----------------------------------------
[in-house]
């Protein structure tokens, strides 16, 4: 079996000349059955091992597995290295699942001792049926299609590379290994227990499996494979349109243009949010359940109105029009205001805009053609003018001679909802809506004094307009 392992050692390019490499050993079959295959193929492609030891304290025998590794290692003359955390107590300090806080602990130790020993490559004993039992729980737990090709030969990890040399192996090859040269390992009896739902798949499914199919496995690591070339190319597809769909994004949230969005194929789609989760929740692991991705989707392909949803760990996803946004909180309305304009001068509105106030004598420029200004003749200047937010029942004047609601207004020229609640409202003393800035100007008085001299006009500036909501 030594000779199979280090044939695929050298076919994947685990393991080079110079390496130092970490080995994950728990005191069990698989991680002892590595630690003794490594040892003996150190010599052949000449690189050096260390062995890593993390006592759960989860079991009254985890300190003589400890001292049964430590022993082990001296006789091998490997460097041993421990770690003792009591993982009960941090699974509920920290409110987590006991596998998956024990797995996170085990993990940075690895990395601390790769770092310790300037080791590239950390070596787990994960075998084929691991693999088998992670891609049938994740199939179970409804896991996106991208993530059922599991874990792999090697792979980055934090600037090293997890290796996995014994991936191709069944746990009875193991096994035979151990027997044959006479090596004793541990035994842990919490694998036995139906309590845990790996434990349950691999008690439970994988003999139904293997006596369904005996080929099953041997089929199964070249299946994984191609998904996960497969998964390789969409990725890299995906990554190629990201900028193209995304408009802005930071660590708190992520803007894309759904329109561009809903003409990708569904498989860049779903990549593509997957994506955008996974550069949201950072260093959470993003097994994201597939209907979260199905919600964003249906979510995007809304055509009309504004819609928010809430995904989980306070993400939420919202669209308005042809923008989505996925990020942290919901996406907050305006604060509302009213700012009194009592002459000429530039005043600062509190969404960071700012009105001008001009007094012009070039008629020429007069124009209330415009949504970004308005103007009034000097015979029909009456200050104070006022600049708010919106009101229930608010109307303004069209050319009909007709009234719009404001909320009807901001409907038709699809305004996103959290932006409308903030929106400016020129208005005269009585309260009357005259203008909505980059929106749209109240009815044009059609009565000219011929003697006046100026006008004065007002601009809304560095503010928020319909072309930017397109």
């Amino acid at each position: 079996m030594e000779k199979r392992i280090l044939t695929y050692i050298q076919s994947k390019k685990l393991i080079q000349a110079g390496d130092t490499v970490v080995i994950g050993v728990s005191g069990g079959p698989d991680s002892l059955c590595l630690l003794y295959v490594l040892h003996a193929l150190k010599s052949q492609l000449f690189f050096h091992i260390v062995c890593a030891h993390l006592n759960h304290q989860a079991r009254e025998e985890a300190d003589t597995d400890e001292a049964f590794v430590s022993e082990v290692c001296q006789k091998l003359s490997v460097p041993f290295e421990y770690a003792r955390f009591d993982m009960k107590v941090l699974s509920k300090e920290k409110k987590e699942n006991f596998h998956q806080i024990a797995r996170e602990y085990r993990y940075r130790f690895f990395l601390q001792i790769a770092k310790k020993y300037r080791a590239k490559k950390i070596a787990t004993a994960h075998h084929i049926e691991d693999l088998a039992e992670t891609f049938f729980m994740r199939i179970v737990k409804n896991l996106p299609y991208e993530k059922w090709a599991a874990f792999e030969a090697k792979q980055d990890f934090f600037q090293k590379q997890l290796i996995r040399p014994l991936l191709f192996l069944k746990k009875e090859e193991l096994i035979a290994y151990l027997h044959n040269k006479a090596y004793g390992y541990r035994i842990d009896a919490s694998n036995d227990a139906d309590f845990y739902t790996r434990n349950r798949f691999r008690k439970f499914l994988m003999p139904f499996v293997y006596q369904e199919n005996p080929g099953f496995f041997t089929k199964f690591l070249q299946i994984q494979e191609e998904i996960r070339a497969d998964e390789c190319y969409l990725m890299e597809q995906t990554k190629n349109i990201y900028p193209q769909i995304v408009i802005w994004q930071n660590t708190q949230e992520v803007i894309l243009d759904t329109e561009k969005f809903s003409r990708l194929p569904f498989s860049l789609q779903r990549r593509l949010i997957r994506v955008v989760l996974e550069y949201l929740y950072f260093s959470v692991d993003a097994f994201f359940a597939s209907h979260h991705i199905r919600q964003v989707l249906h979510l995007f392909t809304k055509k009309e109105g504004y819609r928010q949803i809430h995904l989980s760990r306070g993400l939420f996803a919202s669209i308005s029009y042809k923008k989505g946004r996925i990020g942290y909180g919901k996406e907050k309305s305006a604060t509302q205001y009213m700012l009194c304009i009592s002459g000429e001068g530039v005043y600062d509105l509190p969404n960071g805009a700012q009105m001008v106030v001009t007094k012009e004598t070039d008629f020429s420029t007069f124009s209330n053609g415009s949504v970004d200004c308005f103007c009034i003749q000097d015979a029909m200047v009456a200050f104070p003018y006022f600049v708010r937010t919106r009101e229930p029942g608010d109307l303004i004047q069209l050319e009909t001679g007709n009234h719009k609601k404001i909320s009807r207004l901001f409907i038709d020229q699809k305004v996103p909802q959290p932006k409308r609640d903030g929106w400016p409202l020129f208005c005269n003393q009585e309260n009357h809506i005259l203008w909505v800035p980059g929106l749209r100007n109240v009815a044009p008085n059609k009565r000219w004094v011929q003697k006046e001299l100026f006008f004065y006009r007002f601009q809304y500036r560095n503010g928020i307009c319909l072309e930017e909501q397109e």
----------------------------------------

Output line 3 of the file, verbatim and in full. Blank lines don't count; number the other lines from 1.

């Amino acid at each position: 079996m030594e000779k199979r392992i280090l044939t695929y050692i050298q076919s994947k390019k685990l393991i080079q000349a110079g390496d130092t490499v970490v080995i994950g050993v728990s005191g069990g079959p698989d991680s002892l059955c590595l630690l003794y295959v490594l040892h003996a193929l150190k010599s052949q492609l000449f690189f050096h091992i260390v062995c890593a030891h993390l006592n759960h304290q989860a079991r009254e025998e985890a300190d003589t597995d400890e001292a049964f590794v430590s022993e082990v290692c001296q006789k091998l003359s490997v460097p041993f290295e421990y770690a003792r955390f009591d993982m009960k107590v941090l699974s509920k300090e920290k409110k987590e699942n006991f596998h998956q806080i024990a797995r996170e602990y085990r993990y940075r130790f690895f990395l601390q001792i790769a770092k310790k020993y300037r080791a590239k490559k950390i070596a787990t004993a994960h075998h084929i049926e691991d693999l088998a039992e992670t891609f049938f729980m994740r199939i179970v737990k409804n896991l996106p299609y991208e993530k059922w090709a599991a874990f792999e030969a090697k792979q980055d990890f934090f600037q090293k590379q997890l290796i996995r040399p014994l991936l191709f192996l069944k746990k009875e090859e193991l096994i035979a290994y151990l027997h044959n040269k006479a090596y004793g390992y541990r035994i842990d009896a919490s694998n036995d227990a139906d309590f845990y739902t790996r434990n349950r798949f691999r008690k439970f499914l994988m003999p139904f499996v293997y006596q369904e199919n005996p080929g099953f496995f041997t089929k199964f690591l070249q299946i994984q494979e191609e998904i996960r070339a497969d998964e390789c190319y969409l990725m890299e597809q995906t990554k190629n349109i990201y900028p193209q769909i995304v408009i802005w994004q930071n660590t708190q949230e992520v803007i894309l243009d759904t329109e561009k969005f809903s003409r990708l194929p569904f498989s860049l789609q779903r990549r593509l949010i997957r994506v955008v989760l996974e550069y949201l929740y950072f260093s959470v692991d993003a097994f994201f359940a597939s209907h979260h991705i199905r919600q964003v989707l249906h979510l995007f392909t809304k055509k009309e109105g504004y819609r928010q949803i809430h995904l989980s760990r306070g993400l939420f996803a919202s669209i308005s029009y042809k923008k989505g946004r996925i990020g942290y909180g919901k996406e907050k309305s305006a604060t509302q205001y009213m700012l009194c304009i009592s002459g000429e001068g530039v005043y600062d509105l509190p969404n960071g805009a700012q009105m001008v106030v001009t007094k012009e004598t070039d008629f020429s420029t007069f124009s209330n053609g415009s949504v970004d200004c308005f103007c009034i003749q000097d015979a029909m200047v009456a200050f104070p003018y006022f600049v708010r937010t919106r009101e229930p029942g608010d109307l303004i004047q069209l050319e009909t001679g007709n009234h719009k609601k404001i909320s009807r207004l901001f409907i038709d020229q699809k305004v996103p909802q959290p932006k409308r609640d903030g929106w400016p409202l020129f208005c005269n003393q009585e309260n009357h809506i005259l203008w909505v800035p980059g929106l749209r100007n109240v009815a044009p008085n059609k009565r000219w004094v011929q003697k006046e001299l100026f006008f004065y006009r007002f601009q809304y500036r560095n503010g928020i307009c319909l072309e930017e909501q397109e």